Host: Mrs Elise Moore from ECFMG, GEMx (Global Educational Exchanges in Medicine and the Health Professions). Elise’s twenty-year global engagement experience in education and health will provide additional insight to what other health organisations are doing to engage globally to achieve maximum impact.

Students are especially encouraged to attend.


Education Technology & Analytics

Sajish K Veetil, Excelsoft Technologies

5:30pm - 7:00pm

Welcome Reception


Day 3
(Sunday, 15 April 2018)

8:30am – 9:15am

Plenary 3 – How Has Technology Transformed the Role of Teachers?
Gary Mires, United Kingdom

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For  health  care  and  medical  education,  with  its  growing  demands  on  practitioner’s competencies and decreasing supply of real patients, flexible, scalable and engaging learning opportunities are essential to meet the new demands. Traditional models of classroom-based learning as dominant training model no longer meet the current needs of health care institutions. Students’ characteristics and learning styles have also differed over decades ago. The fast changing knowledge and revolutionized practice in healthcare have set a pace on how it could be achieved. Technology is a powerful tool that can support and transform education in many ways, from making it easier for teachers to create instructional materials to enabling new ways for people to learn and work together. With the worldwide reach of the Internet and the ubiquity of smart devices that can connect to it, a new age of anytime anywhere education is dawning. The role of teachers from traditionally known to be ‘a sage on a stage’ is now seen to shift to ‘a guide on the side’.


9:15am – 10:15am

IMU-Ron Harden Innovation in Medical Education (IMU-RHIME) Presentations

10:15am – 10:45am

Refreshment & Networking

10:45am – 11:45am

Symposium 3 - Technology Enhanced Learning with Limited Resources
Danai Wangsaturaka, Thailand; Indika Karunathilake, Sri Lanka and Goh Poh Sun, Singapore

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Technology enhanced learning (TEL) in healthcare education can be considered as one of the vehicles to achieve better healthcare education with improved outcomes for individuals and communities at large. TEL utilization and adaptation may vary considerably among various countries and institutes depending on the available resources for developing and implementing TEL. TEL encompass great variety of tools from digital libraries to more complex learning platforms, multimedia software, learning management systems, virtual simulations, mobile applications and other e-resources. The key to useful and successful TEL implementation is the proper selection of the TEL tools that can help address the educational needs.  This symposium will shed the light on TEL in resource constrained settings, and will address educational models for sustainable TEL solutions.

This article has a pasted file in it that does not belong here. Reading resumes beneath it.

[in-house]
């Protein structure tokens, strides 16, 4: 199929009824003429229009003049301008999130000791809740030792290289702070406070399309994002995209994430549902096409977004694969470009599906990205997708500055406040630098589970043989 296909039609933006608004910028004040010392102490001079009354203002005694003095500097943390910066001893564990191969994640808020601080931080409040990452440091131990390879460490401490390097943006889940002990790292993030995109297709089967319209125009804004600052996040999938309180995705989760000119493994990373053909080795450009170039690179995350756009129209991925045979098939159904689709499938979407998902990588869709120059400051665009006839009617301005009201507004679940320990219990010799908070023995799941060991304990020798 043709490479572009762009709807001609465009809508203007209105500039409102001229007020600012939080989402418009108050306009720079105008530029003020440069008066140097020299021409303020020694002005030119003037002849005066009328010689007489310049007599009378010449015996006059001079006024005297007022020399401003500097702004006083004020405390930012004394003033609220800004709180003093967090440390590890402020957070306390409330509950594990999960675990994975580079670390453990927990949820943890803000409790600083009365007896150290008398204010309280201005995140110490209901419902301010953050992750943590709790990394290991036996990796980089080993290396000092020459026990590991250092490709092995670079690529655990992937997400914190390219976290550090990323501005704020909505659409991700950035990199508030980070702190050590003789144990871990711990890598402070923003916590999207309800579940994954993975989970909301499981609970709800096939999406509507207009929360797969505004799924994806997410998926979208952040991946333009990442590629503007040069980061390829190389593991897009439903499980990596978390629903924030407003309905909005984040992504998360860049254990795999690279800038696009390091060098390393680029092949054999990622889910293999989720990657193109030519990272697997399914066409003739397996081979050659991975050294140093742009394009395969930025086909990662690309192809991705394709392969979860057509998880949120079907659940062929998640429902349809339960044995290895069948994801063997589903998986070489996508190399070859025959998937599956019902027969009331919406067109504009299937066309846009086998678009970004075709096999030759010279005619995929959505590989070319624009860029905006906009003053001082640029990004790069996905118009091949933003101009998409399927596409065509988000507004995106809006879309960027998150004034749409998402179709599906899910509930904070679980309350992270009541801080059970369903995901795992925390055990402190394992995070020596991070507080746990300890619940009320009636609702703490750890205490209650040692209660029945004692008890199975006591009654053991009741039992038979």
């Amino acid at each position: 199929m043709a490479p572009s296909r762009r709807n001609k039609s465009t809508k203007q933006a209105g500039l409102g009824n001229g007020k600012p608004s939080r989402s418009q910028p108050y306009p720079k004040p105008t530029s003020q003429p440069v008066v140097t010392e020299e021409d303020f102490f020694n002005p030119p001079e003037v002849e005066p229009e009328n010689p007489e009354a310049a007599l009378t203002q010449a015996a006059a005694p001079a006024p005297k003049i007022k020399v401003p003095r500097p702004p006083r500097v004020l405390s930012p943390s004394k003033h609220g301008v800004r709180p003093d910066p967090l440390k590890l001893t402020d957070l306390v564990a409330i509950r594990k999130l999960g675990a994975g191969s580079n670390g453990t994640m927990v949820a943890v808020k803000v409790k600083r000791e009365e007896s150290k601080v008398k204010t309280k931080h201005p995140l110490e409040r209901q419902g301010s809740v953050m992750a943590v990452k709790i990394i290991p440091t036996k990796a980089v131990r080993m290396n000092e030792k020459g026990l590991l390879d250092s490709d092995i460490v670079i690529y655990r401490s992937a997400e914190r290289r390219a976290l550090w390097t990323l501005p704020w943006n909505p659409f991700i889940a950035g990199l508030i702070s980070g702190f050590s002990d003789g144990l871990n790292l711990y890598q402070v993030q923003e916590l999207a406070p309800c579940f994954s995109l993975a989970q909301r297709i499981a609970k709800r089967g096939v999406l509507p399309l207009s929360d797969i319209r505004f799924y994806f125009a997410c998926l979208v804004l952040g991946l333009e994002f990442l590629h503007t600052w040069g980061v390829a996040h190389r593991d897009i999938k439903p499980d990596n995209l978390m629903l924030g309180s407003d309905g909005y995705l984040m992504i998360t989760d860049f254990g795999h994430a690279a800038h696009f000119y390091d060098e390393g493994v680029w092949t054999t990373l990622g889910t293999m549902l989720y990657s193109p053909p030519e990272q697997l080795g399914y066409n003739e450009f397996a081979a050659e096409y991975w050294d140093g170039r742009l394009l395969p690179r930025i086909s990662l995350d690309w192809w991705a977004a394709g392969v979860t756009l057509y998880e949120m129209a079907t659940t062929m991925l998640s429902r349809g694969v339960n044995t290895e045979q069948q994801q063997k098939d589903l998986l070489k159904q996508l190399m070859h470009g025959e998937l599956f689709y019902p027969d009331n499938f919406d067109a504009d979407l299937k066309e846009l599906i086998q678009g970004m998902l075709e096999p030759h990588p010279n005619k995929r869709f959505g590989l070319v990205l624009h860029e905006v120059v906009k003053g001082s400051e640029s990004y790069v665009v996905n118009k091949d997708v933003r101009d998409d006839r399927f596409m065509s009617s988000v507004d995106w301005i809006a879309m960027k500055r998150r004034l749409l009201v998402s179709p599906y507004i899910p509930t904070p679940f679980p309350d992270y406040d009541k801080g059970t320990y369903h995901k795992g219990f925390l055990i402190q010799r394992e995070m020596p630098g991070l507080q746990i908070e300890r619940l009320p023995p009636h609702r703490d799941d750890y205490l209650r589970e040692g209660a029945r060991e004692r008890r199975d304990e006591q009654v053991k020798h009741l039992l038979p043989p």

11:45am – 12:45pm Poster Viewing 2
Free Paper Session 3
Global University Medical Challenge (GUMC) Round 3
12:45pm – 2:00pm

Lunch & Networking / Visit Exhibition Booths

2:00pm – 3:00pm

Faculty Vs Student Debate - Simulation Can Replace Clinical Experience
Global University Medical Challenge Final Round

3:00pm – 3:45pm

Plenary 4 - Enablers for Adaptive Healthcare Delivery: Through the Lens of Health Professions Education
Brian Kelly, Australia

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As health services adapt to meet emerging health care needs across global communities, new methods and models of health care provision are required. The tasks for educators in response to this challenge include: building skills among health professionals to work with communities and health systems to meet these needs, as well as educating future clinicians to work effectively with new methods of health care delivery, including the role of technology in providing patient care. This paper will examine the role, potential benefits and some challenges encountered in preparing future health professionals for these tasks.

3:45pm – 4:15pm

Presentation of  Poster, Oral & IMU-Ron Harden Innovation in Medical Education (IMU-RHIME) Award & Closing

4:15pm – 4:45pm